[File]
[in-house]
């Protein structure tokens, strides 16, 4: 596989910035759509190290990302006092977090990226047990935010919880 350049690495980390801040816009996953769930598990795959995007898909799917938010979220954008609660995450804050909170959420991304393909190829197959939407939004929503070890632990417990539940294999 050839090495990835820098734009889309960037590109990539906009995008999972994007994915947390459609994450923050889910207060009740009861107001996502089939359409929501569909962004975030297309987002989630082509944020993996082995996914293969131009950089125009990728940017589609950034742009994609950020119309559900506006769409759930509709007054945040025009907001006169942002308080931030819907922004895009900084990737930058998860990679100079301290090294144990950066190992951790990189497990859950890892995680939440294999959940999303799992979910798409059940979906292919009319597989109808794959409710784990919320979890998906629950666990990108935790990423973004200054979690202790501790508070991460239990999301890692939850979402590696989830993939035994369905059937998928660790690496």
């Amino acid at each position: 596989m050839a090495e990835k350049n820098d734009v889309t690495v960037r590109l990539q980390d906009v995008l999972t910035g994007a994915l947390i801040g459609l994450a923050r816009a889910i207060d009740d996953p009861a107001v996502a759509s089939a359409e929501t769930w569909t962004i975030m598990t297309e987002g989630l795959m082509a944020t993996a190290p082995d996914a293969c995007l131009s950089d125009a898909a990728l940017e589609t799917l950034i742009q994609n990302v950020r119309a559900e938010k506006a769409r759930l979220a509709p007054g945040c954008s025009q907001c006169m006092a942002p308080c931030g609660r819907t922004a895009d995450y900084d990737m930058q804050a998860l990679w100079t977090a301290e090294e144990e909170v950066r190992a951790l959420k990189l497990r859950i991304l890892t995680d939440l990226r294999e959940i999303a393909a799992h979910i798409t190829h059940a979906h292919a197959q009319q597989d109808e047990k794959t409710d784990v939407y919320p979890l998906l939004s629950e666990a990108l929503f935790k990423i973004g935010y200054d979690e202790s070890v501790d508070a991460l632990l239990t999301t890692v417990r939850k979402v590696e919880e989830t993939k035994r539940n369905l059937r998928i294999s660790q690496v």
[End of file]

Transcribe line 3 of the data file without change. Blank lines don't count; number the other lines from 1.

């Amino acid at each position: 596989m050839a090495e990835k350049n820098d734009v889309t690495v960037r590109l990539q980390d906009v995008l999972t910035g994007a994915l947390i801040g459609l994450a923050r816009a889910i207060d009740d996953p009861a107001v996502a759509s089939a359409e929501t769930w569909t962004i975030m598990t297309e987002g989630l795959m082509a944020t993996a190290p082995d996914a293969c995007l131009s950089d125009a898909a990728l940017e589609t799917l950034i742009q994609n990302v950020r119309a559900e938010k506006a769409r759930l979220a509709p007054g945040c954008s025009q907001c006169m006092a942002p308080c931030g609660r819907t922004a895009d995450y900084d990737m930058q804050a998860l990679w100079t977090a301290e090294e144990e909170v950066r190992a951790l959420k990189l497990r859950i991304l890892t995680d939440l990226r294999e959940i999303a393909a799992h979910i798409t190829h059940a979906h292919a197959q009319q597989d109808e047990k794959t409710d784990v939407y919320p979890l998906l939004s629950e666990a990108l929503f935790k990423i973004g935010y200054d979690e202790s070890v501790d508070a991460l632990l239990t999301t890692v417990r939850k979402v590696e919880e989830t993939k035994r539940n369905l059937r998928i294999s660790q690496v």